A tarnished silver teapot. A tin of buttons, their parent garments long decayed. A bundle of yellowing letters, in my mother’s hand. Look: here she is, smiling in her nurse’s uniform in the photograph that used to sit upon the mantelpiece. But now she’s propped against moving boxes, still not unpacked. These are a few of the reasons why I cannot sit in my own front room, although there are more. It’s no use turning to Marie Kondo in this sort of situation; what I recommend is Elizabeth Gaskell. The narrator of Cranford (1851–3) knows all about hoarding. ‘String is my foible. My pockets get full of little hanks of it, picked up and twisted together, ready for uses that never come.’ And elastic bands – or, as Cranford puts it, India-rubber rings. Oh, don’t talk about India-rubber rings! ‘I have one which is not new,’ our narrator tells us, ‘one that I picked up off the floor, nearly six years ago. I have really tried to use it: but my heart failed me, and I could not commit the extravagance.’
SF magazine subscribers only
Shall I Be Me?

Shall I Be Me?

In the summer of 1953, briefly in London during the Coronation celebrations, I took myself to the Phoenix theatre (Upper Circle, 6s.) to see The Sleeping Prince, with the two glittering stars of the time, Laurence Olivier and his wife Vivien Leigh. Olivier had commis­sioned the piece especially for the season from the playwright Terence Rattigan, and the paper-thin plot had the Regent of Carpathia, in town for the 1911 Coronation, reluctantly mesmerized by a chorus girl. No play embellished by Olivier and Leigh could fail to captivate a popular audience, and this one had a good run – but for those with a more robust appetite it was really nothing more than a moderately tasty meringue.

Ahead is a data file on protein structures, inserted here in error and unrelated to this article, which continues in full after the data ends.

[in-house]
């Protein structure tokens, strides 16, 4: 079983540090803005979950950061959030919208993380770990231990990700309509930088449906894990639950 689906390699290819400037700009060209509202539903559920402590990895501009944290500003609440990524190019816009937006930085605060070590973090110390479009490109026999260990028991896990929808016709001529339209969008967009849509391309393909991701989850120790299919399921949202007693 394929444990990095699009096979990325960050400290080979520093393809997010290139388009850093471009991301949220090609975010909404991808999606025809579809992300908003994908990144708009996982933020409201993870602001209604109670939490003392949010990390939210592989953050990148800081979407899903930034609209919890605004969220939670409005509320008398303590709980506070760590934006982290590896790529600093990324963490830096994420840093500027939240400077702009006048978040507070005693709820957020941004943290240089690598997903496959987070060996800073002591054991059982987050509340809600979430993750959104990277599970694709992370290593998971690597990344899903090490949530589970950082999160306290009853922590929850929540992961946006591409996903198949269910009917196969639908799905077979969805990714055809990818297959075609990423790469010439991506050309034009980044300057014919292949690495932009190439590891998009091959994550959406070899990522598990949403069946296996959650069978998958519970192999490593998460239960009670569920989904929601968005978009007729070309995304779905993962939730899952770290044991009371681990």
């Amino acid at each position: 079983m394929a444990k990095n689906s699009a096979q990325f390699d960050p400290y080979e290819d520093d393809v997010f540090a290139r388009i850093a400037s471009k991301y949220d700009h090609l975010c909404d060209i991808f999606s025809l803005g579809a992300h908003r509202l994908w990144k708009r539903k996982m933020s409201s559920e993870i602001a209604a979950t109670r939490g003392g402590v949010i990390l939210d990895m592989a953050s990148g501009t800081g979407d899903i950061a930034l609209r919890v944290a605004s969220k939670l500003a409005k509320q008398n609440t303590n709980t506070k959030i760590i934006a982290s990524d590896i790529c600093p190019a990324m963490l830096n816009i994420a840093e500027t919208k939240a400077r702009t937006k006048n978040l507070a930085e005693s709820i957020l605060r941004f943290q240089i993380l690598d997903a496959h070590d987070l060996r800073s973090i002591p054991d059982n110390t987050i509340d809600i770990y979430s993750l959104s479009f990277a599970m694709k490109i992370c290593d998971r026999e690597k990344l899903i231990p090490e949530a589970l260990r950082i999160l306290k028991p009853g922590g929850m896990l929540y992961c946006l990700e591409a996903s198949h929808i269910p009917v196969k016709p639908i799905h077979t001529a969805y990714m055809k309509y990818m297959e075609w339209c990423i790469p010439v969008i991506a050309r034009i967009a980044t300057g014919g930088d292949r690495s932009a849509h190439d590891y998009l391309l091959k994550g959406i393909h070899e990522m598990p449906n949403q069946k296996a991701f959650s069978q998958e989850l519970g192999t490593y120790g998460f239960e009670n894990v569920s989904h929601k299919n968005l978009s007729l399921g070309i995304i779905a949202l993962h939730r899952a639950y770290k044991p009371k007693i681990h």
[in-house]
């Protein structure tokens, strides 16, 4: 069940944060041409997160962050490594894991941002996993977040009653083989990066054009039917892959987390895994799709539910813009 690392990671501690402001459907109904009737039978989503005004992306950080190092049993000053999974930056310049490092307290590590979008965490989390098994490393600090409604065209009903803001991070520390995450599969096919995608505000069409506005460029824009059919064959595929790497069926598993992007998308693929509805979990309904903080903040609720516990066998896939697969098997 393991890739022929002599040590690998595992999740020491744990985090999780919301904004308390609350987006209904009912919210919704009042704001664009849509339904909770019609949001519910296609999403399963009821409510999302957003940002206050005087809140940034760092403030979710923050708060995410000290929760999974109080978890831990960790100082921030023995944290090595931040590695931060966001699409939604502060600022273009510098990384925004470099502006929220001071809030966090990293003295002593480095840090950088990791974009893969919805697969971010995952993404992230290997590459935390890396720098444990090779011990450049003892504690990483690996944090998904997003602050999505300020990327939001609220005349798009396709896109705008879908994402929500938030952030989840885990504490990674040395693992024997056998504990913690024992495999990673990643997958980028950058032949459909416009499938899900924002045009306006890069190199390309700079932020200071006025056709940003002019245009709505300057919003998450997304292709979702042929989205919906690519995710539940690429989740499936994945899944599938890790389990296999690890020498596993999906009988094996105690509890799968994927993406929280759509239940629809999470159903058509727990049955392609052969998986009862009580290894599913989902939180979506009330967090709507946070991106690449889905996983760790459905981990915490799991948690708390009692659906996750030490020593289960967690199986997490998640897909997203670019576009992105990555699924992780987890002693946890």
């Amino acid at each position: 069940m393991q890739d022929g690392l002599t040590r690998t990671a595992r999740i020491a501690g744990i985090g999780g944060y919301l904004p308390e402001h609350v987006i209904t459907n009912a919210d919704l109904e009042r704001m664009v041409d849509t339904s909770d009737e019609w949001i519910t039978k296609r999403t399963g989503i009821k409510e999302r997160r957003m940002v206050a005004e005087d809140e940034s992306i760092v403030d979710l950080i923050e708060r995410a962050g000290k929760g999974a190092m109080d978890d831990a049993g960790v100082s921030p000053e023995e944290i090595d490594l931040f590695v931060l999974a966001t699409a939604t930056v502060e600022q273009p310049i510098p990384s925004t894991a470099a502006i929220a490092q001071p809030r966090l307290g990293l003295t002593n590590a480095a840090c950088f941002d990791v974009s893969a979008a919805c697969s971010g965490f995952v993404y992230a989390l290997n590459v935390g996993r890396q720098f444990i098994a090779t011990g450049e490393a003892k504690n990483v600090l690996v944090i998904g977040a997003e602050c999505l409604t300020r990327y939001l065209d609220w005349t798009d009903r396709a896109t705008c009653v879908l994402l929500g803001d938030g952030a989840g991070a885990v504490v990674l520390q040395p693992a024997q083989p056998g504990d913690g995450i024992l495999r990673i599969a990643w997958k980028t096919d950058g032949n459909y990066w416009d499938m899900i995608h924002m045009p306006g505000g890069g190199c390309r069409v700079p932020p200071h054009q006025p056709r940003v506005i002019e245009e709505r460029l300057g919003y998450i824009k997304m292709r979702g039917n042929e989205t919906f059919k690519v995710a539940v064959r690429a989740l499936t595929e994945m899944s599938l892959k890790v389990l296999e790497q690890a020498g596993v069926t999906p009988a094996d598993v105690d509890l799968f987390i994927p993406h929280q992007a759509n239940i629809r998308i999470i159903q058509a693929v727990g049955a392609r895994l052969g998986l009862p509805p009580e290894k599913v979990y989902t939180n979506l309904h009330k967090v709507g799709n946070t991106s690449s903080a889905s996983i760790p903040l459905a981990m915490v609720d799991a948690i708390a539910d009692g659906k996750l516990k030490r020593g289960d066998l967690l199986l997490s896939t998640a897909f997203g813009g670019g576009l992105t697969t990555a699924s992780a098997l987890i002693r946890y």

Surprised by Joy

In the obituaries that appeared in 2021 for the Polish writer Adam Zagajewski, his prose, I was saddened to see, hardly got a mention. I suppose this is common with poets: their poetry is seen as the real work, and everything else is a sideline, left-handed writing. This is, to be fair, often the case. But Zagajewski was genuinely ambidextrous, writing just as many books of prose as poetry, and just as seriously. It was essentially the same work, only in a different form.
SF magazine subscribers only
A Northern Survivor

A Northern Survivor

Nestled in the heart of Orkney’s second largest town, on a main street uncoiling, as the Orcadian poet and writer George Mackay Brown described it, ‘like a sailor’s rope’, Stromness Books & Prints has sev­eral claims to fame. It’s the UK’s most northerly independent bookshop, and it’s ‘Scotland’s only drive-in bookshop’, as claimed by Tam MacPhail, who ran the business for many years. (This claim is based on the fact that the main street is narrow enough for drivers to stop outside the shop, open the window, shout a request through the door and be served without leaving the car.)
SF magazine subscribers only